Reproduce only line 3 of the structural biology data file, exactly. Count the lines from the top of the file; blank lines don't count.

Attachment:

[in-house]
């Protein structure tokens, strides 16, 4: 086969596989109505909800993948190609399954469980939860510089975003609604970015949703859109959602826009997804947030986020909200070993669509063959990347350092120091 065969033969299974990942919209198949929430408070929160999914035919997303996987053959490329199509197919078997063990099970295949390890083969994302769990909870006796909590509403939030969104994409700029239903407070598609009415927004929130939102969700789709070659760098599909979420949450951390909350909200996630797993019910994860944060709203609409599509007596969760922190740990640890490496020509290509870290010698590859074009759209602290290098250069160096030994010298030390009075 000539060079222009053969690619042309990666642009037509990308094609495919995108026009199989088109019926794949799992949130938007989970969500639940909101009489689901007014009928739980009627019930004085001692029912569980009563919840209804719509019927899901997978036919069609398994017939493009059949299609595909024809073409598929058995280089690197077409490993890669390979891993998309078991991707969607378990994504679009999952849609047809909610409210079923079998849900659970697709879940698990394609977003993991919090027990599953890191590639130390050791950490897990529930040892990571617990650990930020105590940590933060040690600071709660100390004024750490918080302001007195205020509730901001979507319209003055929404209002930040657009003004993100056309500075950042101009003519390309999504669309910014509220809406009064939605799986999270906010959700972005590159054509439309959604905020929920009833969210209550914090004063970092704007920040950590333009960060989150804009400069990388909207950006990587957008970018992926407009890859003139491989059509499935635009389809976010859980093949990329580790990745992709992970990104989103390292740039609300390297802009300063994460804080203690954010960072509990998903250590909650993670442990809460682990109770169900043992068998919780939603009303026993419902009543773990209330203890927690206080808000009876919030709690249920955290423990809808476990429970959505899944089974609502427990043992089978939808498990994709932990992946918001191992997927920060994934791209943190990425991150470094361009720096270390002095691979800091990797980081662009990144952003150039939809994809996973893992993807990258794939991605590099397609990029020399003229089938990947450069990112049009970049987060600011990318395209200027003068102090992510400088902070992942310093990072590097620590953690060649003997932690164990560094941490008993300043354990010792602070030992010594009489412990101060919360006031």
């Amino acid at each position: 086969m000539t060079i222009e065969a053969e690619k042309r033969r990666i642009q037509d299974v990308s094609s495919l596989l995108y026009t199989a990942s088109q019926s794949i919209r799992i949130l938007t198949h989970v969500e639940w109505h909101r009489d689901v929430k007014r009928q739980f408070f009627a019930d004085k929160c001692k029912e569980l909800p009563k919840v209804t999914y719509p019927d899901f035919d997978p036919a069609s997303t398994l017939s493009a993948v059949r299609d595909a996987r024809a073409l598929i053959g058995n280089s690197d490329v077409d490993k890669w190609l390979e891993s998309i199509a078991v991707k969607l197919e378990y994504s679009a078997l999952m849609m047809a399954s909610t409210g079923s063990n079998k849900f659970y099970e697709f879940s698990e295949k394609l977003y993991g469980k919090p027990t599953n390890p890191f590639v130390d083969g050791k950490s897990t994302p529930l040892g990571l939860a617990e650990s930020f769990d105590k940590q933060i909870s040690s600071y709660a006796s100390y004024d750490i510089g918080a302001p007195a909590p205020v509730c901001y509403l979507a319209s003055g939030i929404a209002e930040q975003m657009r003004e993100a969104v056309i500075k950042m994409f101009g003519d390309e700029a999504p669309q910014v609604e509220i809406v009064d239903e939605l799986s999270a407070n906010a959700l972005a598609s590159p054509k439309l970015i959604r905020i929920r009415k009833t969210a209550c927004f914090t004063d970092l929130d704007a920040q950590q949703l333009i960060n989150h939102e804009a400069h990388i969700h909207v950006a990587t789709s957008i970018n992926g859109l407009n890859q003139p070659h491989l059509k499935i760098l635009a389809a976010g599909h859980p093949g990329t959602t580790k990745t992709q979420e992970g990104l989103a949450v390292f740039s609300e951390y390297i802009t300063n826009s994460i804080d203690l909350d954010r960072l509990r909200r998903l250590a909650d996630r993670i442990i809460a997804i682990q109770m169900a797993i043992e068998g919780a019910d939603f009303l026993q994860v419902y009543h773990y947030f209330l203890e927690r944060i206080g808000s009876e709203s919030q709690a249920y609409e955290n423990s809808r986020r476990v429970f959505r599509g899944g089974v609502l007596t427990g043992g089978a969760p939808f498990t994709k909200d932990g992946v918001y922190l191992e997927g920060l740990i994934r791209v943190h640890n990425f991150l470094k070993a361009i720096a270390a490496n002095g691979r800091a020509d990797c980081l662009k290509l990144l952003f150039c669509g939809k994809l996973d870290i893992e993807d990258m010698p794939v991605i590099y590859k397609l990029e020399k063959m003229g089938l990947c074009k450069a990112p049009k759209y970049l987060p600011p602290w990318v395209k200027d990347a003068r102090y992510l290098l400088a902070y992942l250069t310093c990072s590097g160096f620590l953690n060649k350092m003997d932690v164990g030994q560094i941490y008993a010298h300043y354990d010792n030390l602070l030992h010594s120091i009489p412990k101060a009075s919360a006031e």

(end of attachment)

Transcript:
């Amino acid at each position: 086969m000539t060079i222009e065969a053969e690619k042309r033969r990666i642009q037509d299974v990308s094609s495919l596989l995108y026009t199989a990942s088109q019926s794949i919209r799992i949130l938007t198949h989970v969500e639940w109505h909101r009489d689901v929430k007014r009928q739980f408070f009627a019930d004085k929160c001692k029912e569980l909800p009563k919840v209804t999914y719509p019927d899901f035919d997978p036919a069609s997303t398994l017939s493009a993948v059949r299609d595909a996987r024809a073409l598929i053959g058995n280089s690197d490329v077409d490993k890669w190609l390979e891993s998309i199509a078991v991707k969607l197919e378990y994504s679009a078997l999952m849609m047809a399954s909610t409210g079923s063990n079998k849900f659970y099970e697709f879940s698990e295949k394609l977003y993991g469980k919090p027990t599953n390890p890191f590639v130390d083969g050791k950490s897990t994302p529930l040892g990571l939860a617990e650990s930020f769990d105590k940590q933060i909870s040690s600071y709660a006796s100390y004024d750490i510089g918080a302001p007195a909590p205020v509730c901001y509403l979507a319209s003055g939030i929404a209002e930040q975003m657009r003004e993100a969104v056309i500075k950042m994409f101009g003519d390309e700029a999504p669309q910014v609604e509220i809406v009064d239903e939605l799986s999270a407070n906010a959700l972005a598609s590159p054509k439309l970015i959604r905020i929920r009415k009833t969210a209550c927004f914090t004063d970092l929130d704007a920040q950590q949703l333009i960060n989150h939102e804009a400069h990388i969700h909207v950006a990587t789709s957008i970018n992926g859109l407009n890859q003139p070659h491989l059509k499935i760098l635009a389809a976010g599909h859980p093949g990329t959602t580790k990745t992709q979420e992970g990104l989103a949450v390292f740039s609300e951390y390297i802009t300063n826009s994460i804080d203690l909350d954010r960072l509990r909200r998903l250590a909650d996630r993670i442990i809460a997804i682990q109770m169900a797993i043992e068998g919780a019910d939603f009303l026993q994860v419902y009543h773990y947030f209330l203890e927690r944060i206080g808000s009876e709203s919030q709690a249920y609409e955290n423990s809808r986020r476990v429970f959505r599509g899944g089974v609502l007596t427990g043992g089978a969760p939808f498990t994709k909200d932990g992946v918001y922190l191992e997927g920060l740990i994934r791209v943190h640890n990425f991150l470094k070993a361009i720096a270390a490496n002095g691979r800091a020509d990797c980081l662009k290509l990144l952003f150039c669509g939809k994809l996973d870290i893992e993807d990258m010698p794939v991605i590099y590859k397609l990029e020399k063959m003229g089938l990947c074009k450069a990112p049009k759209y970049l987060p600011p602290w990318v395209k200027d990347a003068r102090y992510l290098l400088a902070y992942l250069t310093c990072s590097g160096f620590l953690n060649k350092m003997d932690v164990g030994q560094i941490y008993a010298h300043y354990d010792n030390l602070l030992h010594s120091i009489p412990k101060a009075s919360a006031e």